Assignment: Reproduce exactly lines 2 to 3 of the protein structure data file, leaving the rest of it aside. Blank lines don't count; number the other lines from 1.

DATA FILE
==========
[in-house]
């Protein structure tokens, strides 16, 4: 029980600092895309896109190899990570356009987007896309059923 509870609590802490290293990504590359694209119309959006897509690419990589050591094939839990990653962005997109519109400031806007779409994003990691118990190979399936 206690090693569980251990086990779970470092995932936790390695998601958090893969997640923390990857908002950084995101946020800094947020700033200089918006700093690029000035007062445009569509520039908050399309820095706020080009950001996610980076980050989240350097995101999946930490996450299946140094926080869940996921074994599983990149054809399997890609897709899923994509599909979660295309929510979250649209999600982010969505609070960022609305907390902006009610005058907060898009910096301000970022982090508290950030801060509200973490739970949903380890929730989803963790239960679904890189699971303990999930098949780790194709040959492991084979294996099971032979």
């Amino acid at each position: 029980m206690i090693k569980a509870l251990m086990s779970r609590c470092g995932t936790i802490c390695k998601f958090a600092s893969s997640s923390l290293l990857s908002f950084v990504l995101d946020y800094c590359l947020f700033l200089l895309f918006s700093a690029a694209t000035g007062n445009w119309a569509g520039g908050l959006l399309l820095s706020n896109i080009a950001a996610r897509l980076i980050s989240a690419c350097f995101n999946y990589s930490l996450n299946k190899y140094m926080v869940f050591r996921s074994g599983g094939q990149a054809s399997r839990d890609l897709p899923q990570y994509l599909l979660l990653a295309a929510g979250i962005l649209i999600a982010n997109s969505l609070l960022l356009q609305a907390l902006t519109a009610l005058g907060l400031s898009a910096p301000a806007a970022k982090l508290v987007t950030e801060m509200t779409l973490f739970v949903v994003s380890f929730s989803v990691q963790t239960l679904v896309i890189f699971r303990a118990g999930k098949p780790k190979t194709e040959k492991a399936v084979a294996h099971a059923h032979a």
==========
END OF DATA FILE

């Protein structure tokens, strides 16, 4: 029980600092895309896109190899990570356009987007896309059923 509870609590802490290293990504590359694209119309959006897509690419990589050591094939839990990653962005997109519109400031806007779409994003990691118990190979399936 206690090693569980251990086990779970470092995932936790390695998601958090893969997640923390990857908002950084995101946020800094947020700033200089918006700093690029000035007062445009569509520039908050399309820095706020080009950001996610980076980050989240350097995101999946930490996450299946140094926080869940996921074994599983990149054809399997890609897709899923994509599909979660295309929510979250649209999600982010969505609070960022609305907390902006009610005058907060898009910096301000970022982090508290950030801060509200973490739970949903380890929730989803963790239960679904890189699971303990999930098949780790194709040959492991084979294996099971032979």
């Amino acid at each position: 029980m206690i090693k569980a509870l251990m086990s779970r609590c470092g995932t936790i802490c390695k998601f958090a600092s893969s997640s923390l290293l990857s908002f950084v990504l995101d946020y800094c590359l947020f700033l200089l895309f918006s700093a690029a694209t000035g007062n445009w119309a569509g520039g908050l959006l399309l820095s706020n896109i080009a950001a996610r897509l980076i980050s989240a690419c350097f995101n999946y990589s930490l996450n299946k190899y140094m926080v869940f050591r996921s074994g599983g094939q990149a054809s399997r839990d890609l897709p899923q990570y994509l599909l979660l990653a295309a929510g979250i962005l649209i999600a982010n997109s969505l609070l960022l356009q609305a907390l902006t519109a009610l005058g907060l400031s898009a910096p301000a806007a970022k982090l508290v987007t950030e801060m509200t779409l973490f739970v949903v994003s380890f929730s989803v990691q963790t239960l679904v896309i890189f699971r303990a118990g999930k098949p780790k190979t194709e040959k492991a399936v084979a294996h099971a059923h032979a």